This French novella was written in the early ’90s but translated in 2019 to English for the first time. It lacks structure and is full of plot holes, but Serre’s writing is equal parts whimsical and erotic. It feels a bit like she wrote it in one sitting during some kind of fever dream but that’s why it feels like a poem. If you’re into chaotic women and turn of the century kink, then this is for you.

By Anne Serre, Mark Hutchinson (translator),

Why should I read it?

1 author picked The Governesses as one of their favorite books, and they share why you should read it.

What is this book about?

In a large country house shut off from the world by a gated garden, three young governesses responsible for the education of a group of little boys are preparing a party. The governesses, however, seem to spend more time running around in a state of frenzied desire than attending to the children's education. One of their main activities is lying in wait for any passing stranger, and then throwing themselves on him like drunken Maenads. The rest of the time they drift about in a kind of sated, melancholy calm, spied upon by an old man in the house opposite,…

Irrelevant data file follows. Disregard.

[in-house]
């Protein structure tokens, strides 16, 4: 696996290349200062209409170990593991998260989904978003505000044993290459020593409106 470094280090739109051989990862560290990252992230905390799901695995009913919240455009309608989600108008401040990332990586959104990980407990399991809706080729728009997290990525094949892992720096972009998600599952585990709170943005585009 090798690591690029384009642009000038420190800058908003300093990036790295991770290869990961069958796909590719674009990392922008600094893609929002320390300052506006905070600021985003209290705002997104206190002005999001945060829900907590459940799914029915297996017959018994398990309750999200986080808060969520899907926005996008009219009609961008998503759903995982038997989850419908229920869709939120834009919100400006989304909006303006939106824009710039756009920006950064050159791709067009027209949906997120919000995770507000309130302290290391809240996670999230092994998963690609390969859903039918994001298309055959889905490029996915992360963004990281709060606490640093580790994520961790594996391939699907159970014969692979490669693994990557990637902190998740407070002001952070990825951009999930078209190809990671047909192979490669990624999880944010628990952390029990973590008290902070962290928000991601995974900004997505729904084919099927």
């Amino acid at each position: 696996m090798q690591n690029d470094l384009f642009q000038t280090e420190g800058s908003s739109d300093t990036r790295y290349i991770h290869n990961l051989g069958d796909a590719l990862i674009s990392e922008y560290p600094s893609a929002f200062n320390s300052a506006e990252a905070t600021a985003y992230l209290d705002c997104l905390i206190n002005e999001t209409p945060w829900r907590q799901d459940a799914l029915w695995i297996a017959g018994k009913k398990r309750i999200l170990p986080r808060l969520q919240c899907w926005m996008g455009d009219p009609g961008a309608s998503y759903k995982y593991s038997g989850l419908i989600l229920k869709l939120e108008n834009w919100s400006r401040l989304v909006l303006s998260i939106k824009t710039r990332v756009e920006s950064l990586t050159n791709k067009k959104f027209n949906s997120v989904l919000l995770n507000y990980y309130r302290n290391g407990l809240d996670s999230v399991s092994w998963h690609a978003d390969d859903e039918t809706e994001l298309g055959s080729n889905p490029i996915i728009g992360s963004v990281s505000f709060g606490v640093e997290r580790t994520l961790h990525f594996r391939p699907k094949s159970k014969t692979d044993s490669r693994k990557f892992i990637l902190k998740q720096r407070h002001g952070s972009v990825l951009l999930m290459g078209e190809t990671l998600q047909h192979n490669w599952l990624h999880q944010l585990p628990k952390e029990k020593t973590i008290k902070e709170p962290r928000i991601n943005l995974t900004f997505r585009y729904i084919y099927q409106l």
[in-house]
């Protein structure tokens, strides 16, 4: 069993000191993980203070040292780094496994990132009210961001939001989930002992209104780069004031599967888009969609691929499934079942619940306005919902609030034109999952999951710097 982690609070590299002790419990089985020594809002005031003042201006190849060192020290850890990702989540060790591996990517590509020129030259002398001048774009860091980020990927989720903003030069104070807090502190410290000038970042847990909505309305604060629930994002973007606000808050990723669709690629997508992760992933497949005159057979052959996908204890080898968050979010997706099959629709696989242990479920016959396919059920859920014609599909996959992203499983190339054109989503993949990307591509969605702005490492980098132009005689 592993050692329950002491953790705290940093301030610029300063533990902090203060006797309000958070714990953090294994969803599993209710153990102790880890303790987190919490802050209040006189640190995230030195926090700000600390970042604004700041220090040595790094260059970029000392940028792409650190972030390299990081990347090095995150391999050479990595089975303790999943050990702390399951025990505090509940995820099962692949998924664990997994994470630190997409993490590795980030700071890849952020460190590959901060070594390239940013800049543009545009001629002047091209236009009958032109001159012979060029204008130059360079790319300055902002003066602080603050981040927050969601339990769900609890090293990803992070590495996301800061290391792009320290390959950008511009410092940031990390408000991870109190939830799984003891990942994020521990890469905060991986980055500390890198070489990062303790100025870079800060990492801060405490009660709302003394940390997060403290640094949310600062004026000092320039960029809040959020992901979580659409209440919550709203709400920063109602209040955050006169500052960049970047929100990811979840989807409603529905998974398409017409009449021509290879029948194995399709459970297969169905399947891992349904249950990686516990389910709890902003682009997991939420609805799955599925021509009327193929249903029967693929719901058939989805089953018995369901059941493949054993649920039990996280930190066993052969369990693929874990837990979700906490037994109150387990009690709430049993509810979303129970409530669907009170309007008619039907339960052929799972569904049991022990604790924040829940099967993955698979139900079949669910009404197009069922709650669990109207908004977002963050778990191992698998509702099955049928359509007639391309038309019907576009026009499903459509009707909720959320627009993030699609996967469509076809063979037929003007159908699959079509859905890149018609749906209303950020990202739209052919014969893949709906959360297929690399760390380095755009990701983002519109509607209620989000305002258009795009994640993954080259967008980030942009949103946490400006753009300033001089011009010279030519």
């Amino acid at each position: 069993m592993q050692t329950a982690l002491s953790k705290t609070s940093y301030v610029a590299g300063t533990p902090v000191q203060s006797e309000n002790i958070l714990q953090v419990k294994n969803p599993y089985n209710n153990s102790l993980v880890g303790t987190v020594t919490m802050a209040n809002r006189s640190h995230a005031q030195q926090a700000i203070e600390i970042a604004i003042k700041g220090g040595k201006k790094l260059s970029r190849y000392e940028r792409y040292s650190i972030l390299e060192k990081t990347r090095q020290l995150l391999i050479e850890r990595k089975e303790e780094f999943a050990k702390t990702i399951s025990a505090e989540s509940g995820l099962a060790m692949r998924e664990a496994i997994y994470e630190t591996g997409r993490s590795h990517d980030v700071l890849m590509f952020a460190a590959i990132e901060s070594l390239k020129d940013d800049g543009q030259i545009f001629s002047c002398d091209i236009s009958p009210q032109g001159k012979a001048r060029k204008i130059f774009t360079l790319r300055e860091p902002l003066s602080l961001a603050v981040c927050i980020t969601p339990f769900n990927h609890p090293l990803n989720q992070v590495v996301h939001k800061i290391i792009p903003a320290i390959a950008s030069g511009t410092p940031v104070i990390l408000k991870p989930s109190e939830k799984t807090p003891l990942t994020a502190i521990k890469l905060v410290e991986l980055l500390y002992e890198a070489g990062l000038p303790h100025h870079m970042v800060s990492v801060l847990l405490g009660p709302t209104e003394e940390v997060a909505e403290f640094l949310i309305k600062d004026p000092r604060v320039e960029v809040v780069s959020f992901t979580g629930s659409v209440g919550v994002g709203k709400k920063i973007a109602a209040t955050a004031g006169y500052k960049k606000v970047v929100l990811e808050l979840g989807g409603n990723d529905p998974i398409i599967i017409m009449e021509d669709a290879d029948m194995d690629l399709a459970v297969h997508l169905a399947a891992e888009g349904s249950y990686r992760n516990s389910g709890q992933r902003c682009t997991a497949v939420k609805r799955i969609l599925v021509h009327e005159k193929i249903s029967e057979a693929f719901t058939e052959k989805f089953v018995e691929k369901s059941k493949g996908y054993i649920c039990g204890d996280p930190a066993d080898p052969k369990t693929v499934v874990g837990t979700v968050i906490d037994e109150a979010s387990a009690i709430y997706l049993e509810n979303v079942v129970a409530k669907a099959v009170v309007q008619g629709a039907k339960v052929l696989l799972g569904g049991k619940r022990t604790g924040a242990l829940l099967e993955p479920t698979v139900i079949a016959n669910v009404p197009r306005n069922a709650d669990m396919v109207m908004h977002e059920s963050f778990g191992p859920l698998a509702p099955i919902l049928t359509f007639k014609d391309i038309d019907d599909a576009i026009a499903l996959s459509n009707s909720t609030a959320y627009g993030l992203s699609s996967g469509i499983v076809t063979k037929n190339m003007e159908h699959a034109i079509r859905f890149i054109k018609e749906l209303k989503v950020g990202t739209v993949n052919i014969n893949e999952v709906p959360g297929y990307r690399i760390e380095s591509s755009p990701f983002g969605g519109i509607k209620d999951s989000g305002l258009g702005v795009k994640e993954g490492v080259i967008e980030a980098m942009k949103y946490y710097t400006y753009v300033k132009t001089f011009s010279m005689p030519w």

Book cover of The Sober Lush: A Hedonist's Guide to Living a Decadent, Adventurous, Soulful Life--Alcohol Free

Hilary Sheinbaum Author Of The Dry Challenge: How to Lose the Booze for Dry January, Sober October, and Any Other Alcohol-Free Month

From my list on dry months and dry lifestyles.

Why am I passionate about this?